Breathing is a fundamental life force, so anything that threatens our ability
to breathe demands attention. That's why ATRIO Health Plans is spotlighting
November's annual designation as
COPD Awareness Month.
As a staring point, COPD stands for Chronic obstructive pulmonary disease.
And, although it's estimated that some 24-million American adults
have COPD, many are unfamiliar with this potentially fatal condition.
Ignorance is not bliss, particularly if you're age 65 or older. That's
because COPD is the most common chronic respiratory disease among older
adults. Additionally, according to the most recent statistics available,
COPD is the fourth-leading cause of death in the United States.
COPD actually is an umbrella term for a group of progressive lung diseases
that obstruct airflow. This group includes:
Chronic bronchitis—A condition characterized by inflammation of the air pathways to
the lungs, resulting in limited airflow in and out of the lungs, which
can make breathing difficult. Nearly 75 percent of bronchitis patients
are over the age of 45.
Emphysema—This disease damages the lungs' air sacs, preventing the free
movement of air in and out of this vital organ. Consequently, trapped
old air leaves little or no room for new air to enter. Breathing thus
becomes extremely challenging. Fully 90 percent of those diagnosed with
emphysema are older than 45.
Refractory (non-reversible) asthma—A type of asthma that's immune to typical asthma medications.
During an asthma attack, medication is used to open tightened, swollen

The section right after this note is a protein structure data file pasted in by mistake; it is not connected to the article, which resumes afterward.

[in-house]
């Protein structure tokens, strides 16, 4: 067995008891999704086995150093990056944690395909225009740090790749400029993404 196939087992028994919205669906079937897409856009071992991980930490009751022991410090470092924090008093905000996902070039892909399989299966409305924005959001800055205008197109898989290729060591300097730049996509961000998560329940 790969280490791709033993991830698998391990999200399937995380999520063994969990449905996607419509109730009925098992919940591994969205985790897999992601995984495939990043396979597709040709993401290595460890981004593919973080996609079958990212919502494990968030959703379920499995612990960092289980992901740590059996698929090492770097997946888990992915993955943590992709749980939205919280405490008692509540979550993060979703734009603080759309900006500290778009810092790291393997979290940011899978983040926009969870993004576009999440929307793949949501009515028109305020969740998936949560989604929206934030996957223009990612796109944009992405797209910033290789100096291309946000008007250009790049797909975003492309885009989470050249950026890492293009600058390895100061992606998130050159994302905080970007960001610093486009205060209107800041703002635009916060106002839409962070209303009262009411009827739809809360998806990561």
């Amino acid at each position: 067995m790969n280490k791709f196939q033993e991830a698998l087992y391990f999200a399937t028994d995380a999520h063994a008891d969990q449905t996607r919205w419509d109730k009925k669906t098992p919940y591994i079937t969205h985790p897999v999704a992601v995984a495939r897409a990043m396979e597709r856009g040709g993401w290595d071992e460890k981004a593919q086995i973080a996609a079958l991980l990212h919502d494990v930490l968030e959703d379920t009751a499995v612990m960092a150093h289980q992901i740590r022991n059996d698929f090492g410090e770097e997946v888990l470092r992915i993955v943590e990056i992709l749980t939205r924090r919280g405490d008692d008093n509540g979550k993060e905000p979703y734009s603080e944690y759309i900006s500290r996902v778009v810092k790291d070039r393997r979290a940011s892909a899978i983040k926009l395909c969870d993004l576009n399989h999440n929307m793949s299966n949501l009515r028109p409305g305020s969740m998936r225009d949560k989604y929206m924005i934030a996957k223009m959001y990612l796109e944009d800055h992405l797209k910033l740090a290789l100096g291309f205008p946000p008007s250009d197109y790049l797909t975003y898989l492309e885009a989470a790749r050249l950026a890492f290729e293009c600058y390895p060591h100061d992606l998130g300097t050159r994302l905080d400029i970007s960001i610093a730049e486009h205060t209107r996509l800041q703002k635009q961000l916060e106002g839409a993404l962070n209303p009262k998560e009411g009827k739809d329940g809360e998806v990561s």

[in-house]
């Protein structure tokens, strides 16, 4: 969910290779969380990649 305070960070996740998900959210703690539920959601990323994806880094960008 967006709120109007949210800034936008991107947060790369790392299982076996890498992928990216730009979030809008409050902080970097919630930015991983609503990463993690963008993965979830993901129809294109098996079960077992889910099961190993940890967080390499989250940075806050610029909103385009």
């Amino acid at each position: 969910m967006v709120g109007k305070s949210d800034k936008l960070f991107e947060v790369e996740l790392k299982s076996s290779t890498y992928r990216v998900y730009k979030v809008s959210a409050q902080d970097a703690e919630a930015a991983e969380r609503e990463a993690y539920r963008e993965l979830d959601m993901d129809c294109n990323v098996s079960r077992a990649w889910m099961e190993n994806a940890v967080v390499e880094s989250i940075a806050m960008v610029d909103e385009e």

airways. For refractory asthma sufferers, these same medications are ineffective.
Those with this severe form of asthma require aggressive therapy, including
COPD often goes unreported and thus untreated, which can lead to fatal
outcomes. If you or a loved one exhibits any of the following symptoms,
schedule an appointment with your doctor.
Shortness of breath—It's normal to experience some shortness of breath after engaging
in a strenuous activity, such as walking up a long flight of stairs. It's
not normal, however, to experience shortness of breath after engaging
in a non-strenuous activity, such as walking a short distance to the mailbox.
Daily living activities are draining—Activities of daily living, such as bathing or dressing, leave the
person feeling winded and exhausted.
Chronic cough—Attention should be paid if a cough progresses from occasional to
virtually around-the-clock. A cough that produces phlegm also could be
Chest tightness and wheezing—These are common symptoms of severe COPD and should be brought to
the attention of a medical professional.
Loss of appetite and associated weight loss—When people frequently experience shortness of breath, eating becomes
difficult, often resulting in a loss of both appetite and weight.
Fatigue—Continual breathing difficulties coupled with the body receiving
less oxygen, can result in fatigue.
Who should be tested for COPD?
Those who check any of the following boxes should talk to their doctor
about being tested for COPD:
- History of smoking.
Long-term exposure to air pollutants (including pollution and second-hand smoke).
- Chronic coughing with or without phlegm.
- Frequent wheezing.
- Shortness of breath that has grown increasingly worse.
- An inability to keep up (such as just walking) with people in your age group.
Living With COPD
While COPD unquestionably is serious, the majority of sufferers achieve
symptom control and enjoy a good quality of life.